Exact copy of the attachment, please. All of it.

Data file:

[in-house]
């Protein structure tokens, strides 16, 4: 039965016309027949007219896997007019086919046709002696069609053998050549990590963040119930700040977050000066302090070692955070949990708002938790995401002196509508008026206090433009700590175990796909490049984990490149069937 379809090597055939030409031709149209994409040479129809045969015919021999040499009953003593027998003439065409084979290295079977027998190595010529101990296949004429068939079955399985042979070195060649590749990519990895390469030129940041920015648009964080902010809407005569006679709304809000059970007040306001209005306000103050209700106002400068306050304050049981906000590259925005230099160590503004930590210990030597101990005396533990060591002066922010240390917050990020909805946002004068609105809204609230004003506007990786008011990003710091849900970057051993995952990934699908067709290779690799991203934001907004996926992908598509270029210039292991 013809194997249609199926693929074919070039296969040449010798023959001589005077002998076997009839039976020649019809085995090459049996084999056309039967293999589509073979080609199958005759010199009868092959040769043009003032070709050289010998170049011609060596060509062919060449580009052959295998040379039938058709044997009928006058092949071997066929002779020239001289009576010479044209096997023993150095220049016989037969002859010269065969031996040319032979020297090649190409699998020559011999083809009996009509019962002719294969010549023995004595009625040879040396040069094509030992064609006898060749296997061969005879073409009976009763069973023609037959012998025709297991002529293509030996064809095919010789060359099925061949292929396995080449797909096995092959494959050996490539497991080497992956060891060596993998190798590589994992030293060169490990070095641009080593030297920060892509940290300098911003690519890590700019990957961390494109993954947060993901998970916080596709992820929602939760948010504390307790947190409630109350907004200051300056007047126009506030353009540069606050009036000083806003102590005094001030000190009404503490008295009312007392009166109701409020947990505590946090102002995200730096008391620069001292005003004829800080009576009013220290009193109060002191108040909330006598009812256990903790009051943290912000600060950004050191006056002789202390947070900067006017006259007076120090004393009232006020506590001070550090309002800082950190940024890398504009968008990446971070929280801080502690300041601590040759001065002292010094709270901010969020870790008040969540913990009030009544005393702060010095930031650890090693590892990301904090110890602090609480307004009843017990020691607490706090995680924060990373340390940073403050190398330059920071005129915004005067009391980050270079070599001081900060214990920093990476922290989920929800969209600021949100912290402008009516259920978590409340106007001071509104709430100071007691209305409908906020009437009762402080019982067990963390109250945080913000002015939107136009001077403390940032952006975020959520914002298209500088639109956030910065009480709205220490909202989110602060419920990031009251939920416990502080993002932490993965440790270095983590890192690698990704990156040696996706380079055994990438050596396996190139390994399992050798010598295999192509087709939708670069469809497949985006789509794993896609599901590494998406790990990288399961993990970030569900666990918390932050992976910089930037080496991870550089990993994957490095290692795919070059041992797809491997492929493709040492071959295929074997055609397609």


[in-house]
């Protein structure tokens, strides 16, 4: 039965016309027949007219896997007019086919046709002696069609053998050549990590963040119930700040977050000066302090070692955070949990708002938790995401002196509508008026206090433009700590175990796909490049984990490149069937 379809090597055939030409031709149209994409040479129809045969015919021999040499009953003593027998003439065409084979290295079977027998190595010529101990296949004429068939079955399985042979070195060649590749990519990895390469030129940041920015648009964080902010809407005569006679709304809000059970007040306001209005306000103050209700106002400068306050304050049981906000590259925005230099160590503004930590210990030597101990005396533990060591002066922010240390917050990020909805946002004068609105809204609230004003506007990786008011990003710091849900970057051993995952990934699908067709290779690799991203934001907004996926992908598509270029210039292991 013809194997249609199926693929074919070039296969040449010798023959001589005077002998076997009839039976020649019809085995090459049996084999056309039967293999589509073979080609199958005759010199009868092959040769043009003032070709050289010998170049011609060596060509062919060449580009052959295998040379039938058709044997009928006058092949071997066929002779020239001289009576010479044209096997023993150095220049016989037969002859010269065969031996040319032979020297090649190409699998020559011999083809009996009509019962002719294969010549023995004595009625040879040396040069094509030992064609006898060749296997061969005879073409009976009763069973023609037959012998025709297991002529293509030996064809095919010789060359099925061949292929396995080449797909096995092959494959050996490539497991080497992956060891060596993998190798590589994992030293060169490990070095641009080593030297920060892509940290300098911003690519890590700019990957961390494109993954947060993901998970916080596709992820929602939760948010504390307790947190409630109350907004200051300056007047126009506030353009540069606050009036000083806003102590005094001030000190009404503490008295009312007392009166109701409020947990505590946090102002995200730096008391620069001292005003004829800080009576009013220290009193109060002191108040909330006598009812256990903790009051943290912000600060950004050191006056002789202390947070900067006017006259007076120090004393009232006020506590001070550090309002800082950190940024890398504009968008990446971070929280801080502690300041601590040759001065002292010094709270901010969020870790008040969540913990009030009544005393702060010095930031650890090693590892990301904090110890602090609480307004009843017990020691607490706090995680924060990373340390940073403050190398330059920071005129915004005067009391980050270079070599001081900060214990920093990476922290989920929800969209600021949100912290402008009516259920978590409340106007001071509104709430100071007691209305409908906020009437009762402080019982067990963390109250945080913000002015939107136009001077403390940032952006975020959520914002298209500088639109956030910065009480709205220490909202989110602060419920990031009251939920416990502080993002932490993965440790270095983590890192690698990704990156040696996706380079055994990438050596396996190139390994399992050798010598295999192509087709939708670069469809497949985006789509794993896609599901590494998406790990990288399961993990970030569900666990918390932050992976910089930037080496991870550089990993994957490095290692795919070059041992797809491997492929493709040492071959295929074997055609397609």